As I described in Slicing into the Raspberry Pi, the first thing to do after going through the initial boot and reboot is to update the software for the system:

  • Check for updates: 
    • pi@raspberrypi: ~$ sudo apt-get update 
  • Apply updates: 
    • pi@raspberrypi: ~$ sudo apt-get upgrade

Updating Software Releases

At the time of this writing, Debian is on the Squeeze release for it's stable packages. If you stay on this stable release, then the only updated software that you will be able to get will be software updated for security reasons, and not for added functionality. The most current, but unstable release is always known as Sid. When the current Sid is eventually released it will be called Wheezy. The unstable release always stays with the name Sid. 

If you want to get the most updated, and possibly face broken packages from time to time, then you can edit with sudo nano /etc/apt/sources.list and replace squeeze with sidHere is an example of my updated /etc/apt/sources.list. Notice the original lines that referred to squeeze have been commented out, and lines added where squeeze has been replaced with sid:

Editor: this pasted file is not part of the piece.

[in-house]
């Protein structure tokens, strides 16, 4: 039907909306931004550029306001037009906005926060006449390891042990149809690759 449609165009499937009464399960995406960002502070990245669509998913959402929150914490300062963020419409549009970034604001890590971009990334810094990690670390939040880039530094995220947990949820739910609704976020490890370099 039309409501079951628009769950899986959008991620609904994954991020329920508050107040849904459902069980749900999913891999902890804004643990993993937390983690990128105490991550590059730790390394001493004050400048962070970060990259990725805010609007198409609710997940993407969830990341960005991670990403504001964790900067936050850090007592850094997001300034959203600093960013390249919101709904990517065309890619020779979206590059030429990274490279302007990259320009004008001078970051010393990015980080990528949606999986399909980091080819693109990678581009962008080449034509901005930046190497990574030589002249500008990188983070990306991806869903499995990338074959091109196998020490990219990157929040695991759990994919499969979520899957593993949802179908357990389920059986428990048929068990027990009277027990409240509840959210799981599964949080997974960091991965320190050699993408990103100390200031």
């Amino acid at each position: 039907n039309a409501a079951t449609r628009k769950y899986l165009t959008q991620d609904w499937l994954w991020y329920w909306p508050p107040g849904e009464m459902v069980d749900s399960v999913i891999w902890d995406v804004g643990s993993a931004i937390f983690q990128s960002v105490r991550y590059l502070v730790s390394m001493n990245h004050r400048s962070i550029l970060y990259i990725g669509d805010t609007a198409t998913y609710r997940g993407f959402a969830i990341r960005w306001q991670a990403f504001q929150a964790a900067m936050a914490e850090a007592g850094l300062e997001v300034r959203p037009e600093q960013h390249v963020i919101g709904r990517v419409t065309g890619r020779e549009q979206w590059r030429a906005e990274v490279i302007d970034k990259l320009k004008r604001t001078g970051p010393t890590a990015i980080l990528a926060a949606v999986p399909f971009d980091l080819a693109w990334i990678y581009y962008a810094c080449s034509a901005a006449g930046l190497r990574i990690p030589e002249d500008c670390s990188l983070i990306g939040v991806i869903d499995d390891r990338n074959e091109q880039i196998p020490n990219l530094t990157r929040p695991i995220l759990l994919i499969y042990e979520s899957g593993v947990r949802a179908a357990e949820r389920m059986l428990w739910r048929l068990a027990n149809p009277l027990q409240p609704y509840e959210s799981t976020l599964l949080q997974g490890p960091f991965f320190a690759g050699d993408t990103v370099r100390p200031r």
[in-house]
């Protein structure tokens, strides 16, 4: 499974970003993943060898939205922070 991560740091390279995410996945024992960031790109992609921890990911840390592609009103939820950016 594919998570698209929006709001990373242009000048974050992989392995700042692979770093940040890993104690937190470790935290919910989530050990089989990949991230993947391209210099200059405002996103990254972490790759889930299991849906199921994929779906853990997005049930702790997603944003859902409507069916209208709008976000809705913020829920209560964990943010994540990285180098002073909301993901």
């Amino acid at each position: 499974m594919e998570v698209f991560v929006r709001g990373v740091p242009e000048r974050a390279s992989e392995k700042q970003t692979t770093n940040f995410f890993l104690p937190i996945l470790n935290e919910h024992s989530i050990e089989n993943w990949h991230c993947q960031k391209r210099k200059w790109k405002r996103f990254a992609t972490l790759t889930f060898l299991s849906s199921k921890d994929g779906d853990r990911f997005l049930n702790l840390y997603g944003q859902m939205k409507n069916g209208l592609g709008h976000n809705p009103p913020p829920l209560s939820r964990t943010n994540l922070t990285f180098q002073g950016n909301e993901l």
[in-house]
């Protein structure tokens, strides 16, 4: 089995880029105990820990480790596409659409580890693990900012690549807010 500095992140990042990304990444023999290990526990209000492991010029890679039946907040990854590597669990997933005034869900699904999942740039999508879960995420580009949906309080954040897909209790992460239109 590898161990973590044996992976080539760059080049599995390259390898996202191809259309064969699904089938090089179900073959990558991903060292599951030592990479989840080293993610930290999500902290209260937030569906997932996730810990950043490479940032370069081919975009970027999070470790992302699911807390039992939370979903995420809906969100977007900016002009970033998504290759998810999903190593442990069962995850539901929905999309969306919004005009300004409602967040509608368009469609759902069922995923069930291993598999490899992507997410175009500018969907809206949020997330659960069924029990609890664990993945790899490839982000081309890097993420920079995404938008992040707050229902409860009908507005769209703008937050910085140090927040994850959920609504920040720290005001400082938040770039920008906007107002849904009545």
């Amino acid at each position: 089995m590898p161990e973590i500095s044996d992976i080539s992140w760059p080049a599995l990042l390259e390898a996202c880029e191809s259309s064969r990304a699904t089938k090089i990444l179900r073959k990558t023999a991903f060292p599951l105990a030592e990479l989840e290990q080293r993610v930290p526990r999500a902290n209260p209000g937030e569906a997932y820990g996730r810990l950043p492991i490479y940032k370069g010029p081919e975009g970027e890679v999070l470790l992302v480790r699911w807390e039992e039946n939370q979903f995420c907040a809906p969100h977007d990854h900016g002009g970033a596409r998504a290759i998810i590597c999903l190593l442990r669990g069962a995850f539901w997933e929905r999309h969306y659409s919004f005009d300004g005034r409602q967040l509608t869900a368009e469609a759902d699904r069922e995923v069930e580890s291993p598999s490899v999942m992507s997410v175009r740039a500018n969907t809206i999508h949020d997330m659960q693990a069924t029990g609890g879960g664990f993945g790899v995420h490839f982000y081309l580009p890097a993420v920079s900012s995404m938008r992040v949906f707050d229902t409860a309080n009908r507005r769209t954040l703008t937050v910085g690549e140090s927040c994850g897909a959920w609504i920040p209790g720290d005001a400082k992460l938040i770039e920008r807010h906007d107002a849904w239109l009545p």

pi@raspberrypi:~$ cat /etc/apt/sources.list
# deb http://ftp.uk.debian.org/debian/ squeeze main
# deb http://ftp.uk.debian.org/debian/ squeeze main non-free
deb http://ftp.uk.debian.org/debian/ sid main
deb http://ftp.uk.debian.org/debian/ sid main non-free

# Nokia Qt5 development
deb http://archive.qmh-project.org/rpi/debian/ unstable main

After updating the sources.list file, perform the following to update your release:

pi@raspberrypi:~$ apt-get update && apt-get dist-upgrade

Before you try this, be sure you expand your SD card image, as described in A bigger slice of Raspberry Pi. You might also have to do apt-get -f install to finish the upgrade.

Listing Installed Debian Packages

pi@raspberrypi:~$ dpkg -l

or to be to page through the listing use:
pi@raspberrypi:~$ dpkg -l | less
pi@raspberrypi:~$ dpkg -l | more

or to send it to a file:
pi@raspberrypi:~$ dpkg -l > ~/dpkg.list

Listing the Contents of a Debian Package

If you know the name of a package, then you can list the files it contains by using dpkg -L package.

pi@raspberrypi:~$ dpkg -L python

Showing the Information about a Debian Package

To display status information about a package use: dpkg -s package.

pi@raspberrypi:~$ dpkg -s python

Package: python
Status: install ok installed
Priority: standard
Section: python
Installed-Size: 655
Maintainer: Matthias Klose
Architecture: all
Source: python-defaults